‘I couldn’t believe my luck to know him’: tributes to Terrence McNally | Stage

F Murray Abraham: ‘He was from another planet’

There was a closed audition for Terrence’s play Where Has Tommy Flowers Gone? in 1971. I showed up anyway. They said we’re not seeing anyone without an appointment. I said I’ll wait – maybe you’ll change your mind. At the end of a long day, Terrence said: “Well, let’s give him a break.” I did an audition and Terrence said to me: “Where have you been all my life?” And that began our friendship – I’ve done more of his plays than any other actor.

He and his husband lived two blocks away from me. We were very close. He grew up in Texas, like me. To be queer there in the 1950s must have been really hard. But he overcame all that crap. He was from another planet. Where he got the courage and the strength to overcome it and insist on dignity for queer culture is a mystery. I imagine his idea was that writing was the best way to accomplish what he wanted. His sense of humour kept him afloat. He was quick, funny, delightful. One of his favourite lines from Shakespeare was “Where the bee sucks, there suck I.” He was really puckish. Terrence was young for ever. And he was always forgiving – considering some of the shit I pulled, he still forgave me. And he wrote a play for me: Frankie and Johnny in the Clair de Lune.

F Murray Abraham and Terrence McNally.

F Murray Abraham and Terrence McNally. Photograph: Walter McBride/Corbis via Getty Images

Paula Vogel: ‘A giant with the kindest eyes’

The one word that rises to everyone’s lips when we talk about Terrence McNally is “kind”. He was remarkably kind, in a field that runs on adrenaline. I was intimidated by his achievements and his writing when I first met him; but with one gaze from his eyes I felt, as did we all, remarkably at home. Terrence was a role model: interested in younger artists, curious about innovations in theatre, voracious in his encouragement to us. In the years that followed, as I went through a metal detector to support his play Corpus Christi in the face of death threats, and sat in packed theatres watching Kiss of the Spider Woman, and Ragtime and Master Class, I couldn’t believe my good luck to know him. Terrence McNally was the first in our field to hold the door to the boys’ club of theatre and open it wide for the girls. We’ve lost a giant with the kindest eyes.

  • The run of Paula Vogel’s play Indecent at the Menier Chocolate Factory, London, has been delayed

Ken Ludwig: ‘He gave me thrill after thrill’

I adored Terrence for lots of reasons. He was a model for me as I grew up in the theatre. He gave me thrill after thrill as I watched his masterworks on the stage. And he was unfailingly kind to me every time I met him. The last time was on the street in Cape May, New Jersey, where we were both teaching young theatre students, a day each, at the Cape May playhouse. He went first, and at the end of his day, he was as spruce and jaunty as ever. He made me laugh aloud about the joys of living at a beach resort in a classy bed and breakfast (“We’re getting paid for this?”); and, as always, he brightened my existence. He will be deeply missed, always revered and remembered with love.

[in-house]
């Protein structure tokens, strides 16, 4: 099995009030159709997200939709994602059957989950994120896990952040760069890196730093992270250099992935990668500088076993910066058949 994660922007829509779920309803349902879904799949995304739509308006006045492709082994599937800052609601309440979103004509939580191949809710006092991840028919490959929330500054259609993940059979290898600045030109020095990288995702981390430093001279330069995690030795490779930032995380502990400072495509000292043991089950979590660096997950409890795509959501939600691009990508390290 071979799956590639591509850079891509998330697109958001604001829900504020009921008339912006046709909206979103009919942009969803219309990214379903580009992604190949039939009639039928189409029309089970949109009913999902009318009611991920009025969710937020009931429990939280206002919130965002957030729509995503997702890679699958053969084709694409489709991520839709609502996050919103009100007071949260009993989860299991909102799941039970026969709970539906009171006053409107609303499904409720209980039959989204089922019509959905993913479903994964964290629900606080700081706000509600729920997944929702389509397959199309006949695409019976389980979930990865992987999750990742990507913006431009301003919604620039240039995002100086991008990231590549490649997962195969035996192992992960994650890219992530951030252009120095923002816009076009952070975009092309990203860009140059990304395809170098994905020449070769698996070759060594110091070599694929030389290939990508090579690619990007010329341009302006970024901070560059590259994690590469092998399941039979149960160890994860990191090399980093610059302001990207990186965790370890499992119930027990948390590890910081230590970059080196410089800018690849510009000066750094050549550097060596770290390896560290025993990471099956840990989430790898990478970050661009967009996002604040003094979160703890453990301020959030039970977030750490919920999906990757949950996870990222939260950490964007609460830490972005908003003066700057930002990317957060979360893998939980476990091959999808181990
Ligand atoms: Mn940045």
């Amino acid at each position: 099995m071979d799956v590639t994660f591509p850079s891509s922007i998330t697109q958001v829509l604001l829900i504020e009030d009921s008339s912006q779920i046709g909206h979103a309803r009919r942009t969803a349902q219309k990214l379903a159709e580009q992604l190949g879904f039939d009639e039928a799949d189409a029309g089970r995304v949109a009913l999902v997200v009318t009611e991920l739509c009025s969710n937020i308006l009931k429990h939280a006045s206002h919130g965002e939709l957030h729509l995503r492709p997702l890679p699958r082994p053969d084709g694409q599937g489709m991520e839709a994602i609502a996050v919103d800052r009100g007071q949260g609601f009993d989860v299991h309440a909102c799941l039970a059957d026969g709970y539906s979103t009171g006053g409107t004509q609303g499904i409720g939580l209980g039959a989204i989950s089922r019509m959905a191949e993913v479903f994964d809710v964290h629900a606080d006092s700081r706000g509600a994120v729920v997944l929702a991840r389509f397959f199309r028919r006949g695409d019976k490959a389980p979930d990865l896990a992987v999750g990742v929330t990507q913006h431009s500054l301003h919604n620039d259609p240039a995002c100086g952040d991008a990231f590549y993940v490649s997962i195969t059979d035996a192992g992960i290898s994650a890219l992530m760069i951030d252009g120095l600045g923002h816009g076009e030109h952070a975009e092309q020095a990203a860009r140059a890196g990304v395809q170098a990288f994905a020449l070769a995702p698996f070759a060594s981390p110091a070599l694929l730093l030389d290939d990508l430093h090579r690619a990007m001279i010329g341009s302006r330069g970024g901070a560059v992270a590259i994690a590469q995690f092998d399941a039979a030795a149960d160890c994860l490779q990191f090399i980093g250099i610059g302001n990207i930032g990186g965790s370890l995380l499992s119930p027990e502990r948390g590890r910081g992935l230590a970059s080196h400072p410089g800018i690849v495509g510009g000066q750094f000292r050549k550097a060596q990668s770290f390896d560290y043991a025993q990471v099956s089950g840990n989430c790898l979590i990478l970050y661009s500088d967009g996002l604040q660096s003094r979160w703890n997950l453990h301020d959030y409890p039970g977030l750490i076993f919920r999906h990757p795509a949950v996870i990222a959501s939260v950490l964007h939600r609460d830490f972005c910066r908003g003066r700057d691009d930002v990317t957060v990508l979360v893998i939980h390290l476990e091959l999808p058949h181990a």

T Scott Cunningham, Mario Cantone, Richard Bekins and Randy Becker in Love! Valour! Compassion! at the Geffen Playhouse in Los Angeles.

T Scott Cunningham, Mario Cantone, Richard Bekins and Randy Becker in Love! Valour! Compassion! at the Geffen Playhouse in Los Angeles. Photograph: Luis Sinco/Los Angeles Times via Getty Images

Jeremy O Harris: ‘His theatre meant the warmth of bodies’

When I met Terrence McNally, he led with a smile of such unadulterated geniality I felt the fire-cracklin’ warmth of a southern upbringing before he even opened his mouth. It’s a warmth that many of his collaborators – it feels as though most of the New York theatre community worked with him in some way – have articulated they were met with as well. After reading of his passing I decided that I wanted to reacquaint myself with that warmth and perhaps share it with some who had never experienced by hosting a digital screening of 1997’s Love! Valour! Compassion!

When thinking of McNally I think of Hestia, the greek goddess of the hearth, so married is his work to the construction of the theatre as a home for gay men. In McNally’s theatre, home meant harsh truths and discomfiting reversals of fate, yet it also meant the warmth of bodies nearby soaking in the warmth of the fire he had stoked.

Last night, while soaking in that warmth with a new generation, I felt the walls of the home Terrence had built start to form around us. I felt each of us, socially isolated across the globe, leaning closer to our screens and closer to each other, warming ourselves in the glow of the fire he had built. ​

  • The run of Jeremy O Harris’s play Daddy at the Almeida, London, has been delayed

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